What do advanced prostate cancer survivors do once we fail chemotherapy? At this time there are no FDA approved next steps other than to take some time off and pray that restarting chemotherapy will again help us. To put in another way, we wait to die.
There is a huge need to find additional strategies and treatments. We need new and better treatments; just sitting around waiting to die is not an acceptable solution! Finding these alternative solutions will take our actively participating in clinical trials. Without our participation in these trials there will not be any progress.
Dr. William L. Dahut, who is the Principal Investigator of a trial at the National Cancer Institute (NCI) is currently recruiting survivors with prostate cancer who have failed taxane therapy (chemotherapy). The trial is known as Prostate Cancer – NCI-08-C-0074 is a phase II trial.
To see additional details, including a summary of eligibility criteria, treatment plan, and information on how to contact Dr. Dahut and his staff directly click here. You may also call the Clinical Trials Referral Office of the NCI at 1-888-NCI-1937 (1-888-624-1937) to inquire about referring a patient to this trial.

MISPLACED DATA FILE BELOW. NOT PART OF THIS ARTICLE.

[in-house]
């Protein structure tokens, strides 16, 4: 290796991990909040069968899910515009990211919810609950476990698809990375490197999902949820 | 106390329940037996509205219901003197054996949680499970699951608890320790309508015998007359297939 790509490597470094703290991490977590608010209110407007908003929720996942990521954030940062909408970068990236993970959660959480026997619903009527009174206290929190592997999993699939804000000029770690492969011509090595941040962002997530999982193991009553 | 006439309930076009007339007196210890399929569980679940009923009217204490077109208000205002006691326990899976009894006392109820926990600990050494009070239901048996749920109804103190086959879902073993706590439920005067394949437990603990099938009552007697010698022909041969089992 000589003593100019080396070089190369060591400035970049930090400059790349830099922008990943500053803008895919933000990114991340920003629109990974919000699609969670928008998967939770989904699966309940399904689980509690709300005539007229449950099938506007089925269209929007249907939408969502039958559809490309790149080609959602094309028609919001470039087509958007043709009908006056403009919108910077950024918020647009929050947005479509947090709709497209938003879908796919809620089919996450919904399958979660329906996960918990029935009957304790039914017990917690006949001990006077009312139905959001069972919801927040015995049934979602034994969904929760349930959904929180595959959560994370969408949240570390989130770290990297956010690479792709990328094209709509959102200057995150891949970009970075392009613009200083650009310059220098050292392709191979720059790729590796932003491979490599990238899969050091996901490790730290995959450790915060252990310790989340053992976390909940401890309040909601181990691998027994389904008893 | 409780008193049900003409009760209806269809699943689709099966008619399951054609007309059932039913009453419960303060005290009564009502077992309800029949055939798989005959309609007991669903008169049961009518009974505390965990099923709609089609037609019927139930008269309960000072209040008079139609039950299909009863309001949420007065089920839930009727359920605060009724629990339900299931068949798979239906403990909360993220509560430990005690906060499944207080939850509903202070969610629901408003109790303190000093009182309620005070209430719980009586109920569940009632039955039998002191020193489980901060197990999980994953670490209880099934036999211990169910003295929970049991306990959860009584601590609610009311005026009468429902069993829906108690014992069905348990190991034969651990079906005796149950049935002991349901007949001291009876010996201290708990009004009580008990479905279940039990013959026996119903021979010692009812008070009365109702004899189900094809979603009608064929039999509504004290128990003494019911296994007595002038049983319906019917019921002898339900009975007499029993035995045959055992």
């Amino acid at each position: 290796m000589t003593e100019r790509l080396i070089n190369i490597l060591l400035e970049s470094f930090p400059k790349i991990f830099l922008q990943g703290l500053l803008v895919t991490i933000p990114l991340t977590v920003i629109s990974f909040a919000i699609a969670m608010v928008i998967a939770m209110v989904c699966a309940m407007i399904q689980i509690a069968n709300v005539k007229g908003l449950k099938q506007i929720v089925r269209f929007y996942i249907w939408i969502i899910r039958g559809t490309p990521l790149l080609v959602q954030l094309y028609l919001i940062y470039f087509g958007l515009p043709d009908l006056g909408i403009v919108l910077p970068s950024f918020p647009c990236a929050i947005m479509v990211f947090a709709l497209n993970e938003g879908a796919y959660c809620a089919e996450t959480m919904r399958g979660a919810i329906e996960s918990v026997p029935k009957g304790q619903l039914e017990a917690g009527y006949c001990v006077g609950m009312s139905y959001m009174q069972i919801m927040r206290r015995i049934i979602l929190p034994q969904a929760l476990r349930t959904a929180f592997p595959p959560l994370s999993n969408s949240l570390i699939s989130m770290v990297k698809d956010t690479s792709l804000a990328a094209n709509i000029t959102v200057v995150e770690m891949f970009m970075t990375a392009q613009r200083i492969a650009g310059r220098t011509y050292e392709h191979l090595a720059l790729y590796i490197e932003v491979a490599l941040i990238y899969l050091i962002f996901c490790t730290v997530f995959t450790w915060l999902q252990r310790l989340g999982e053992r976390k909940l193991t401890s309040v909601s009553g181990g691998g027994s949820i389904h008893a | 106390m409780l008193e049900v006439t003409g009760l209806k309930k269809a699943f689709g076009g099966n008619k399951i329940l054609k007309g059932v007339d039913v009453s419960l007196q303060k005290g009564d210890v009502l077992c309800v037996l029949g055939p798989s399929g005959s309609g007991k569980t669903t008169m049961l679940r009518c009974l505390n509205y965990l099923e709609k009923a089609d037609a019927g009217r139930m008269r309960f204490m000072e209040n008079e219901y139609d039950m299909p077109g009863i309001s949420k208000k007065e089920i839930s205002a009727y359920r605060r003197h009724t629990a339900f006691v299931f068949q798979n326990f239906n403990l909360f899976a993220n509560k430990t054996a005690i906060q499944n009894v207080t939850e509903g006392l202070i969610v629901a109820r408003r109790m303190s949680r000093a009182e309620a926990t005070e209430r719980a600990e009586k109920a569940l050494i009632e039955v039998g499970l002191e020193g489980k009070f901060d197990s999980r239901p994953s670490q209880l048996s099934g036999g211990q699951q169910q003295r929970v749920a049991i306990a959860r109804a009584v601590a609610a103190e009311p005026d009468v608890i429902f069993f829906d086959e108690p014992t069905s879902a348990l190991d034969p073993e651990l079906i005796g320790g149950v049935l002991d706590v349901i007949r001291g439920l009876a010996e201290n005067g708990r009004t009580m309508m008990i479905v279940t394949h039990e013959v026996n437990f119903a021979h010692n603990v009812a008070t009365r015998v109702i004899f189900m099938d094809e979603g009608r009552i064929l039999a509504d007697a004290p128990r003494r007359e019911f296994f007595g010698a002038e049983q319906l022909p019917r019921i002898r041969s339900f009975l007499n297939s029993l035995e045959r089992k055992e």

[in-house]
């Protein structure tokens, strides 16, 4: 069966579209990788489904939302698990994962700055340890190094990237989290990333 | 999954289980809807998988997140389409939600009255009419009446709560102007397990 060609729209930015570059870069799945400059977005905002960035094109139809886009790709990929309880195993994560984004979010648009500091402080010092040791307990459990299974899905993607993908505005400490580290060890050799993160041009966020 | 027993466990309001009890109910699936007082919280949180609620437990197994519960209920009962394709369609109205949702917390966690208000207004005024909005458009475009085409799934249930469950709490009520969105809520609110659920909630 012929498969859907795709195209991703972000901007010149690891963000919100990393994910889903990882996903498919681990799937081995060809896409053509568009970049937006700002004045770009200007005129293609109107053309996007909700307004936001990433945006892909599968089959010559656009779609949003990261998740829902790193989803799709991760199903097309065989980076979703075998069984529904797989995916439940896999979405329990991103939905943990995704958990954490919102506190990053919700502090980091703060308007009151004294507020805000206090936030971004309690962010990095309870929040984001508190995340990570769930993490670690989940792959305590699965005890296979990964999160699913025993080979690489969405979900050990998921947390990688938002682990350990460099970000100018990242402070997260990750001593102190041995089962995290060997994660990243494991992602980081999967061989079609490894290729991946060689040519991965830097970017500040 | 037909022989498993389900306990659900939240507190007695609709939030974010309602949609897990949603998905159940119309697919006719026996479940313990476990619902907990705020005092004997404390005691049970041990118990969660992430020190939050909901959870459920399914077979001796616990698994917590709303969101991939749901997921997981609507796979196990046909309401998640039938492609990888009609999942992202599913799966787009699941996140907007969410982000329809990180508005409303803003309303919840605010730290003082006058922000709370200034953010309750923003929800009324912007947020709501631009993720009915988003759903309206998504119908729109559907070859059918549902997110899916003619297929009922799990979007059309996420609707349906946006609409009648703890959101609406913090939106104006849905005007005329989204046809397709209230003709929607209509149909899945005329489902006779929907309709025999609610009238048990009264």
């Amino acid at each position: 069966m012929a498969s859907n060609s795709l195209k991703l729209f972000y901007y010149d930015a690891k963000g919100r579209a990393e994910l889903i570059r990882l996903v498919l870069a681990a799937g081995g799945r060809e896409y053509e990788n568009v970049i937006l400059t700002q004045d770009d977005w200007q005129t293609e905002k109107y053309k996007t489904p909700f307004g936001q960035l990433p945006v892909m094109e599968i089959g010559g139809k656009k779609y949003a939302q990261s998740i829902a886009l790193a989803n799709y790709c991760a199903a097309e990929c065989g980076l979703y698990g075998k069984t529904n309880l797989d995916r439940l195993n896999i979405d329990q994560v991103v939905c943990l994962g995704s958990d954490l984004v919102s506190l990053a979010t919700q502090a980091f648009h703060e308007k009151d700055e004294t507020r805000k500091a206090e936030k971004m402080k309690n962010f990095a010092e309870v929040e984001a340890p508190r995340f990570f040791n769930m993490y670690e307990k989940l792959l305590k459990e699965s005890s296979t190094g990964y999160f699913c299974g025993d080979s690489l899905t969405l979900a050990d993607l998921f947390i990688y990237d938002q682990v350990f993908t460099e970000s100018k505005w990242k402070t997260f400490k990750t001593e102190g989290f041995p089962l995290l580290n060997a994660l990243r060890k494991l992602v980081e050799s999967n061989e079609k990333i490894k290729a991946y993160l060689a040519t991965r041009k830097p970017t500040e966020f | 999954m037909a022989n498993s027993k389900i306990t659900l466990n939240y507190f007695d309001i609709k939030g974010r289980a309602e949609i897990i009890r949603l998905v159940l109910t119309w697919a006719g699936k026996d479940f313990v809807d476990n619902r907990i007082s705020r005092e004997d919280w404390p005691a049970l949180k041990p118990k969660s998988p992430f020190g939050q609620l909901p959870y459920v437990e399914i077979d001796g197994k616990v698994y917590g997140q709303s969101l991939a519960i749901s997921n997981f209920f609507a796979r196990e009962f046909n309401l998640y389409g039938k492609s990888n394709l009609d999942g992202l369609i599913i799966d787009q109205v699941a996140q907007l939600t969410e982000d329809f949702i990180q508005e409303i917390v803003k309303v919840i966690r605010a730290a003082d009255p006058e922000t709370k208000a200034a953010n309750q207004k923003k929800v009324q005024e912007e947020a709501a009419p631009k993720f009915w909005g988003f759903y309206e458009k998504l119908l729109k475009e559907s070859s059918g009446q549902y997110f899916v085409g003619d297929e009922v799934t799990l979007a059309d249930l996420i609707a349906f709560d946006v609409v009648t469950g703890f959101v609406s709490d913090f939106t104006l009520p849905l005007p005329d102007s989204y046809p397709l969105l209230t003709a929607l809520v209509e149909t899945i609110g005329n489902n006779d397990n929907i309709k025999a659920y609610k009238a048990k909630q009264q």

Briefly here is a summary of the trial procedure.
• Patients receive oral satraplatin once daily on Days 1–5 and oral prednisone twice daily on Days 1–35
• Courses repeat every 35 days in the absence of disease progression or unacceptable toxicity
• Blood samples are collected for genotyping of ERCC1 and other gene polymorphisms via polymerase chain reaction
What do you have to lose?
Joel T Nowak MA, MSW
What chance an Indian has of Joining this trail?
How do I go about it?
Can they send Strataplatin here in Hyderabad, India?
with Kindest Regards,
I can not answer that question, but if there is an institution in India that might wish to participate they would have to work an arrangement with the sponsors. In many cases pharma does want to expand the scope of clinical trial subjects to include men from different countries and racial backgrounds.
As far as participating in the trial as it is currently structured, I believe that this could not happen. When subjects are admitted into a trial the sponsor is acutely aware and concerned that some subjects may not complete the program for non-medical reasons. Subjects who are physically remote from the trial centers are more likely to not complete the protocol or the required clinical monitoring.